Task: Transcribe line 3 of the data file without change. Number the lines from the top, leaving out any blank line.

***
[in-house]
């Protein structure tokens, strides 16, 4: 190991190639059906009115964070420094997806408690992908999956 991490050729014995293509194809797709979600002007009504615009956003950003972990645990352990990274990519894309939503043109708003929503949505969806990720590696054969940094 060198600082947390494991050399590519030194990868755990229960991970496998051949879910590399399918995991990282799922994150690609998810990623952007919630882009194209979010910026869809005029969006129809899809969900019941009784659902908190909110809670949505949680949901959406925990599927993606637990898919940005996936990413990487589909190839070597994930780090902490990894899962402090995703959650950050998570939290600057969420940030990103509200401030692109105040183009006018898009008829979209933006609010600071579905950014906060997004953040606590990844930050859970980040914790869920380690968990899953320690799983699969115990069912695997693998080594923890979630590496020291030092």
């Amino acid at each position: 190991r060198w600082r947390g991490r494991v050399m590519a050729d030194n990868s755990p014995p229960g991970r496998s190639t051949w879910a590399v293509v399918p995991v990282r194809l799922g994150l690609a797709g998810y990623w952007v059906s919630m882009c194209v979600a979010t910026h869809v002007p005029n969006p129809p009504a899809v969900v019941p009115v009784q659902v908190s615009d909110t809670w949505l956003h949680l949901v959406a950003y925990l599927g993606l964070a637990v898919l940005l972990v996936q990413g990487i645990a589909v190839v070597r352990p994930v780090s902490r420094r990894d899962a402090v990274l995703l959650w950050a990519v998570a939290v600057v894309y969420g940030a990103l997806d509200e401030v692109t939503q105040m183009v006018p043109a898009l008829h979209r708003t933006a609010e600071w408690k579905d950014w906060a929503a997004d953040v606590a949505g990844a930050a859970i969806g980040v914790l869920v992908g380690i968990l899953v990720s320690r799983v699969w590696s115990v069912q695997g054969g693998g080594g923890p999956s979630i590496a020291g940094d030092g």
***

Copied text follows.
């Amino acid at each position: 190991r060198w600082r947390g991490r494991v050399m590519a050729d030194n990868s755990p014995p229960g991970r496998s190639t051949w879910a590399v293509v399918p995991v990282r194809l799922g994150l690609a797709g998810y990623w952007v059906s919630m882009c194209v979600a979010t910026h869809v002007p005029n969006p129809p009504a899809v969900v019941p009115v009784q659902v908190s615009d909110t809670w949505l956003h949680l949901v959406a950003y925990l599927g993606l964070a637990v898919l940005l972990v996936q990413g990487i645990a589909v190839v070597r352990p994930v780090s902490r420094r990894d899962a402090v990274l995703l959650w950050a990519v998570a939290v600057v894309y969420g940030a990103l997806d509200e401030v692109t939503q105040m183009v006018p043109a898009l008829h979209r708003t933006a609010e600071w408690k579905d950014w906060a929503a997004d953040v606590a949505g990844a930050a859970i969806g980040v914790l869920v992908g380690i968990l899953v990720s320690r799983v699969w590696s115990v069912q695997g054969g693998g080594g923890p999956s979630i590496a020291g940094d030092g």